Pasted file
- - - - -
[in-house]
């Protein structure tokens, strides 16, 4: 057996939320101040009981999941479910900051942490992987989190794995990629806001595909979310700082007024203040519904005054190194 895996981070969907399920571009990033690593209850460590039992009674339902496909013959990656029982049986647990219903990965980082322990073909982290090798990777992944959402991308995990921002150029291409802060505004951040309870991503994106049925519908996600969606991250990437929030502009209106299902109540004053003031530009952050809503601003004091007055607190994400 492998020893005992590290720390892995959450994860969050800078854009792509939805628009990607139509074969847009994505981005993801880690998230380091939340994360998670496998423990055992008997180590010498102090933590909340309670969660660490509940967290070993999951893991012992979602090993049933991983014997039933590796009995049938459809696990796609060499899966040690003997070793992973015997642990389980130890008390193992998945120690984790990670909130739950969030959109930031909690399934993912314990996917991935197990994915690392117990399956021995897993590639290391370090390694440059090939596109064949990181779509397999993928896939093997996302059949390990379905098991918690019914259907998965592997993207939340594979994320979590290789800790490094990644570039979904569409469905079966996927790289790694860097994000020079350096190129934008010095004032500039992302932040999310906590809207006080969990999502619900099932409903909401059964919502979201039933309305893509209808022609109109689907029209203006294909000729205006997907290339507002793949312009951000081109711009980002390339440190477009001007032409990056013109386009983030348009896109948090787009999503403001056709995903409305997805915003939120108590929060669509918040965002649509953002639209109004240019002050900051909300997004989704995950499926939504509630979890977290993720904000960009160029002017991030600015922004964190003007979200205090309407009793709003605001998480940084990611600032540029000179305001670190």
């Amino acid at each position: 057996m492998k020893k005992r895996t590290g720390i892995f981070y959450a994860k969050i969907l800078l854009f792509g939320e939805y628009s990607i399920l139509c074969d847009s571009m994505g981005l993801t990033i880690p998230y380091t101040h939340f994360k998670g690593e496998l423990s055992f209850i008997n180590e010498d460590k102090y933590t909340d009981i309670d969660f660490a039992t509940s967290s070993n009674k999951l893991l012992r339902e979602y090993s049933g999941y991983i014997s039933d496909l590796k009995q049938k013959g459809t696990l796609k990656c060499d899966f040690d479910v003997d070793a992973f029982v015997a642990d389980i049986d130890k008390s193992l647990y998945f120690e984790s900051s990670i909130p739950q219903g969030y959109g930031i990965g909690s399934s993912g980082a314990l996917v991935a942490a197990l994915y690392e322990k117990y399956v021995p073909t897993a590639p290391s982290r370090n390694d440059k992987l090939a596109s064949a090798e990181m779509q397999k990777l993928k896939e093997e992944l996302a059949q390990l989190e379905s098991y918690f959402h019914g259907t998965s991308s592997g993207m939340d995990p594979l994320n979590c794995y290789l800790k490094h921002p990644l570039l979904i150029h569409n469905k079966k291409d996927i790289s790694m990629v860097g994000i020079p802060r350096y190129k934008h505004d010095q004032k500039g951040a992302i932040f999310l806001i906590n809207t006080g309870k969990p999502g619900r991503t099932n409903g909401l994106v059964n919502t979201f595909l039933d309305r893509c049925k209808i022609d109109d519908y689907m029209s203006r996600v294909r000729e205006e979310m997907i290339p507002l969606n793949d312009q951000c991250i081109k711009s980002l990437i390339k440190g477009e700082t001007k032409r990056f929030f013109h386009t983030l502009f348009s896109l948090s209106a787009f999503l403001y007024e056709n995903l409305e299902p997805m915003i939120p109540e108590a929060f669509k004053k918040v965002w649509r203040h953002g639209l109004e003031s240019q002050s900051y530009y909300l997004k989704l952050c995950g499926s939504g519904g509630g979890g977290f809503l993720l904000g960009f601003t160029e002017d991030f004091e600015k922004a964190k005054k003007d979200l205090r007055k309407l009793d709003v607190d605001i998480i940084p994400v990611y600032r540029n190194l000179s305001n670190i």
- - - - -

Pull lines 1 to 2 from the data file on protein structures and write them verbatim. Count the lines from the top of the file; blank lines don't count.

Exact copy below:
[in-house]
């Protein structure tokens, strides 16, 4: 057996939320101040009981999941479910900051942490992987989190794995990629806001595909979310700082007024203040519904005054190194 895996981070969907399920571009990033690593209850460590039992009674339902496909013959990656029982049986647990219903990965980082322990073909982290090798990777992944959402991308995990921002150029291409802060505004951040309870991503994106049925519908996600969606991250990437929030502009209106299902109540004053003031530009952050809503601003004091007055607190994400 492998020893005992590290720390892995959450994860969050800078854009792509939805628009990607139509074969847009994505981005993801880690998230380091939340994360998670496998423990055992008997180590010498102090933590909340309670969660660490509940967290070993999951893991012992979602090993049933991983014997039933590796009995049938459809696990796609060499899966040690003997070793992973015997642990389980130890008390193992998945120690984790990670909130739950969030959109930031909690399934993912314990996917991935197990994915690392117990399956021995897993590639290391370090390694440059090939596109064949990181779509397999993928896939093997996302059949390990379905098991918690019914259907998965592997993207939340594979994320979590290789800790490094990644570039979904569409469905079966996927790289790694860097994000020079350096190129934008010095004032500039992302932040999310906590809207006080969990999502619900099932409903909401059964919502979201039933309305893509209808022609109109689907029209203006294909000729205006997907290339507002793949312009951000081109711009980002390339440190477009001007032409990056013109386009983030348009896109948090787009999503403001056709995903409305997805915003939120108590929060669509918040965002649509953002639209109004240019002050900051909300997004989704995950499926939504509630979890977290993720904000960009160029002017991030600015922004964190003007979200205090309407009793709003605001998480940084990611600032540029000179305001670190």